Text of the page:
VICTORY… for now.
Many of you have probably already heard that Wareham’s voters shot down the NOTOS rezoning proposal by a wide margin. This is certainty a tremendous victory, and a very visible example of what good advocacy can accomplish. As a treat, I’d like to share a little bit of what has potentially been saved by this vote.
One late winter evening, after exploring some water in southeastern Massachusetts that I wasn’t familiar with, I gave up and went where I knew I’d have a shot at a salter. Red Brook’s sinuous path through the salt marsh glowed like goldenrod in the evening sun. I had decided not to fish above the tide line at all. I was sure I could catch fish upriver but I wanted to know that, if I did catch a fish, it would be a bona-fide salter: a brook trout caught in brackish, tidal water. With a classic brook trout streamer on the end of my tippet, I gently made my way through the marsh. Salt marshes are delicate wherever they exist, and this one was even more special than the average southern New England marsh. I cast my Edson Tiger in each bend, cut, and eddy, waiting for a grab I suspected may never come. Then, all so suddenly, it did. A brook trout peeled away from the sod bank and went airborne on the take.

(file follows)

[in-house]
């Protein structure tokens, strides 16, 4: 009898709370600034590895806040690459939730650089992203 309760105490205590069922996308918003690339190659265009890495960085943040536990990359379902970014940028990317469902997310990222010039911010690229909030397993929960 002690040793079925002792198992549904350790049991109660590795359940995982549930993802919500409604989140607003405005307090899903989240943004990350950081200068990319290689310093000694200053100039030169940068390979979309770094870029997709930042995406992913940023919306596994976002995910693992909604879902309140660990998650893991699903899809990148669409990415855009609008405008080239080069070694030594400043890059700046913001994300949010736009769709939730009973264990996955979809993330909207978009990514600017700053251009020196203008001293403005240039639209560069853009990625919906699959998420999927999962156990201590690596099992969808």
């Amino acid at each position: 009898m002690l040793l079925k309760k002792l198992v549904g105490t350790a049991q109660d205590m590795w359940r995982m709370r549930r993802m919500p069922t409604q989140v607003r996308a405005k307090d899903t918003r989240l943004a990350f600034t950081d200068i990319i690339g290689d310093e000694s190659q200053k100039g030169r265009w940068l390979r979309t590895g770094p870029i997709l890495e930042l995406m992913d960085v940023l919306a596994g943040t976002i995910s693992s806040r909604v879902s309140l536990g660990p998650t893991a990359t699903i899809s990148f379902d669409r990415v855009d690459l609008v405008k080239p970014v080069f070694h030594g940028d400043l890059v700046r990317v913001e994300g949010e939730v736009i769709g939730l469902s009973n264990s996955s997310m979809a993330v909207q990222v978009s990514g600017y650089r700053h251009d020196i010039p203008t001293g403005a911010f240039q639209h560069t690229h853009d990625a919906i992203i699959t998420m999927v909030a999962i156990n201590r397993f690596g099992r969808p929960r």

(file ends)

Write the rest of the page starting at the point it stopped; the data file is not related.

After a spirited battle I had at hand a work of art. Painted with the same colors as the sun that was gracing the evening sky, but with a noticeable chrome cast when viewed at the right angle. This was exactly the fish I was looking for, which is a rare occurrence. More often than not I don’t quite find what I’m after.
Red Brook was not done with me though. I was running out of river, very literally, when a fish of even more impressive stature made an appearance. I was almost in Buttermilk Bay, the furthest down the brook I’d ever encountered a brook trout. He ate on two consecutive casts and looked every bit of 14 inches. Both takes were miniature versions of what it looks like when a white shark blows up on a seal cut-out being towed behind a boat. I did not connect, but was left in complete shock just as I’d been when a fish of similar stature performed just such a routine the first time I ever fished this stream.
I left feeling rejuvenated, with a sense of hope I didn’t have when I’d stepped out of the car. But even though it looks like Red Brook will be safe, for at least a while, it and the Quashnet are stars in a very dark sky. Salters in the Northeast still face more challenges than they can rightfully be expected to survive. This saga is not over yet- far from it.
Until next time,